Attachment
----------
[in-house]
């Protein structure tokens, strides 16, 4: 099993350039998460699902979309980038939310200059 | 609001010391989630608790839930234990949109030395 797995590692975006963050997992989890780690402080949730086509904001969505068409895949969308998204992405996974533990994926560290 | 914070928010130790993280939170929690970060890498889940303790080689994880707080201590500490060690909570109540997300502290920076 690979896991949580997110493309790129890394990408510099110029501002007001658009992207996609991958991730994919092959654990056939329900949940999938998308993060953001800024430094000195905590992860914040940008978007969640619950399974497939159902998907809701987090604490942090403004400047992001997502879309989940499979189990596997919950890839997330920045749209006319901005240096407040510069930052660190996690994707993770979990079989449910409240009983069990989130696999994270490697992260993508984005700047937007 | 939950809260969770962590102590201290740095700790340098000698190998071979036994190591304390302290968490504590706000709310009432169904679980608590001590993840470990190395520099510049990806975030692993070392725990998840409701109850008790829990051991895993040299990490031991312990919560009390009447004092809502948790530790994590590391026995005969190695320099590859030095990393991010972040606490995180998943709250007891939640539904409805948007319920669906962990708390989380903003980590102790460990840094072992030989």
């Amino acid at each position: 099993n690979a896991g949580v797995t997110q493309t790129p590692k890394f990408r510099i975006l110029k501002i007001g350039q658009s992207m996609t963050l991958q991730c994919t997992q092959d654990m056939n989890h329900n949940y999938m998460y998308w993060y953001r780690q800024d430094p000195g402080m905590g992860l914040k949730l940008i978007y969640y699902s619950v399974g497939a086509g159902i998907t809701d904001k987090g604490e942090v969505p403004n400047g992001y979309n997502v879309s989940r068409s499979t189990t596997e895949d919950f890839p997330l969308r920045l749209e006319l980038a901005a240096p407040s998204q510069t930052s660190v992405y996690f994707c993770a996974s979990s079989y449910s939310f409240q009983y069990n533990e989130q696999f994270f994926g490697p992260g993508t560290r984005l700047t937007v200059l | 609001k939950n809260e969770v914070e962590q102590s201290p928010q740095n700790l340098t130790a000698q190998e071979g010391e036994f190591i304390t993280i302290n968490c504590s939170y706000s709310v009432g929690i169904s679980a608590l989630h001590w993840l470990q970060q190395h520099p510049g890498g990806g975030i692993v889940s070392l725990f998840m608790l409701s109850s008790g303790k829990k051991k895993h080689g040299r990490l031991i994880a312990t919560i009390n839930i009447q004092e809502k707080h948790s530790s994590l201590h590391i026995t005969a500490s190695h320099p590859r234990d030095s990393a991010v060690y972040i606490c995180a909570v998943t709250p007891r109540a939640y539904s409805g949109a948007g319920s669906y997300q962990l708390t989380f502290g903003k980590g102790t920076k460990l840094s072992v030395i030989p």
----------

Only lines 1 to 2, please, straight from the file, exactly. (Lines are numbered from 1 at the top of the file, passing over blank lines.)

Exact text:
[in-house]
């Protein structure tokens, strides 16, 4: 099993350039998460699902979309980038939310200059 | 609001010391989630608790839930234990949109030395 797995590692975006963050997992989890780690402080949730086509904001969505068409895949969308998204992405996974533990994926560290 | 914070928010130790993280939170929690970060890498889940303790080689994880707080201590500490060690909570109540997300502290920076 690979896991949580997110493309790129890394990408510099110029501002007001658009992207996609991958991730994919092959654990056939329900949940999938998308993060953001800024430094000195905590992860914040940008978007969640619950399974497939159902998907809701987090604490942090403004400047992001997502879309989940499979189990596997919950890839997330920045749209006319901005240096407040510069930052660190996690994707993770979990079989449910409240009983069990989130696999994270490697992260993508984005700047937007 | 939950809260969770962590102590201290740095700790340098000698190998071979036994190591304390302290968490504590706000709310009432169904679980608590001590993840470990190395520099510049990806975030692993070392725990998840409701109850008790829990051991895993040299990490031991312990919560009390009447004092809502948790530790994590590391026995005969190695320099590859030095990393991010972040606490995180998943709250007891939640539904409805948007319920669906962990708390989380903003980590102790460990840094072992030989």